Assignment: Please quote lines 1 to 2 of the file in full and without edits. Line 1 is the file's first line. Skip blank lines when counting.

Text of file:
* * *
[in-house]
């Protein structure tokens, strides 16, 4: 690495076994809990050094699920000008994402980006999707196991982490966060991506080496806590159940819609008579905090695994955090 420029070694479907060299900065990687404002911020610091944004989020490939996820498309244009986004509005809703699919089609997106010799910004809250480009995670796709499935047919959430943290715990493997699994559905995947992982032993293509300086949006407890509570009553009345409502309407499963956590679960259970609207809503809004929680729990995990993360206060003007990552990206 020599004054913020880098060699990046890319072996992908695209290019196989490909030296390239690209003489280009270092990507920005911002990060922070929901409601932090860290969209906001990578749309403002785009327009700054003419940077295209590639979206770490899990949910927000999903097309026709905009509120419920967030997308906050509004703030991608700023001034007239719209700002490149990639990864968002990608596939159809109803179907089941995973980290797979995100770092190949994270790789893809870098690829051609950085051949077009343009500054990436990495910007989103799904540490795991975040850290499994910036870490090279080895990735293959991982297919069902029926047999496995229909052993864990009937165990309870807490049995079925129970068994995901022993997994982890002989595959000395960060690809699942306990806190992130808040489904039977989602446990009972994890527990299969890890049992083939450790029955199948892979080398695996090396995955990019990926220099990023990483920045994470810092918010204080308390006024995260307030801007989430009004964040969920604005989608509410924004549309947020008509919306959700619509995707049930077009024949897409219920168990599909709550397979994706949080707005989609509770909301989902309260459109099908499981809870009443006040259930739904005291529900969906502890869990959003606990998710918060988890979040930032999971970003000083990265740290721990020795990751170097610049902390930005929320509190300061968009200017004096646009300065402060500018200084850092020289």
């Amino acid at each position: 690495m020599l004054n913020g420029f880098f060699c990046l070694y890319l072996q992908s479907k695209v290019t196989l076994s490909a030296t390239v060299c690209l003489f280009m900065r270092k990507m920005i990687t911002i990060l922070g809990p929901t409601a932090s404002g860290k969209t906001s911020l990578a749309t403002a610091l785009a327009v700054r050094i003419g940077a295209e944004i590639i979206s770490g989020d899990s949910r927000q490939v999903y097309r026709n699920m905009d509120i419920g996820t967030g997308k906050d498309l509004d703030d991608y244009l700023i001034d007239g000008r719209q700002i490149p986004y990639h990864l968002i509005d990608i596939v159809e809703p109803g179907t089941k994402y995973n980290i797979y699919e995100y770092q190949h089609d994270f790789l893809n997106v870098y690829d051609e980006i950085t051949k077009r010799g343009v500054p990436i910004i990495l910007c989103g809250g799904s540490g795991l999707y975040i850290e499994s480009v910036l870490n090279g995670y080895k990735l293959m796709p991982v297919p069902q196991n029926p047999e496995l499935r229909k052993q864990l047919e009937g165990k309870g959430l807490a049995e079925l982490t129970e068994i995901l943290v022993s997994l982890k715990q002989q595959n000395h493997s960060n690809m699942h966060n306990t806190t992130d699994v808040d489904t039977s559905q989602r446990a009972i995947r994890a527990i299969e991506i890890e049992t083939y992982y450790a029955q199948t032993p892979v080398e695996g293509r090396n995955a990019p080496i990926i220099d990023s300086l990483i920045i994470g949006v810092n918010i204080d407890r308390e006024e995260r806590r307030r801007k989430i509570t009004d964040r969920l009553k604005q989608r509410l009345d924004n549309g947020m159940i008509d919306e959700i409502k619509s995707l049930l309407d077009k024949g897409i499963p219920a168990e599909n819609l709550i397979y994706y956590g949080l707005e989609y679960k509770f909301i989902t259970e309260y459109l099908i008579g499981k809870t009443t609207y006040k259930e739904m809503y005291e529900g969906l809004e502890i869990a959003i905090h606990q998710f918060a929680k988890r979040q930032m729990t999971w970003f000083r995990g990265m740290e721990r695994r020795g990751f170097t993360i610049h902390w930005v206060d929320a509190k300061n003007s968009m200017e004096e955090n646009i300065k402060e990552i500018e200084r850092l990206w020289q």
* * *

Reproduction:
[in-house]
């Protein structure tokens, strides 16, 4: 690495076994809990050094699920000008994402980006999707196991982490966060991506080496806590159940819609008579905090695994955090 420029070694479907060299900065990687404002911020610091944004989020490939996820498309244009986004509005809703699919089609997106010799910004809250480009995670796709499935047919959430943290715990493997699994559905995947992982032993293509300086949006407890509570009553009345409502309407499963956590679960259970609207809503809004929680729990995990993360206060003007990552990206 020599004054913020880098060699990046890319072996992908695209290019196989490909030296390239690209003489280009270092990507920005911002990060922070929901409601932090860290969209906001990578749309403002785009327009700054003419940077295209590639979206770490899990949910927000999903097309026709905009509120419920967030997308906050509004703030991608700023001034007239719209700002490149990639990864968002990608596939159809109803179907089941995973980290797979995100770092190949994270790789893809870098690829051609950085051949077009343009500054990436990495910007989103799904540490795991975040850290499994910036870490090279080895990735293959991982297919069902029926047999496995229909052993864990009937165990309870807490049995079925129970068994995901022993997994982890002989595959000395960060690809699942306990806190992130808040489904039977989602446990009972994890527990299969890890049992083939450790029955199948892979080398695996090396995955990019990926220099990023990483920045994470810092918010204080308390006024995260307030801007989430009004964040969920604005989608509410924004549309947020008509919306959700619509995707049930077009024949897409219920168990599909709550397979994706949080707005989609509770909301989902309260459109099908499981809870009443006040259930739904005291529900969906502890869990959003606990998710918060988890979040930032999971970003000083990265740290721990020795990751170097610049902390930005929320509190300061968009200017004096646009300065402060500018200084850092020289």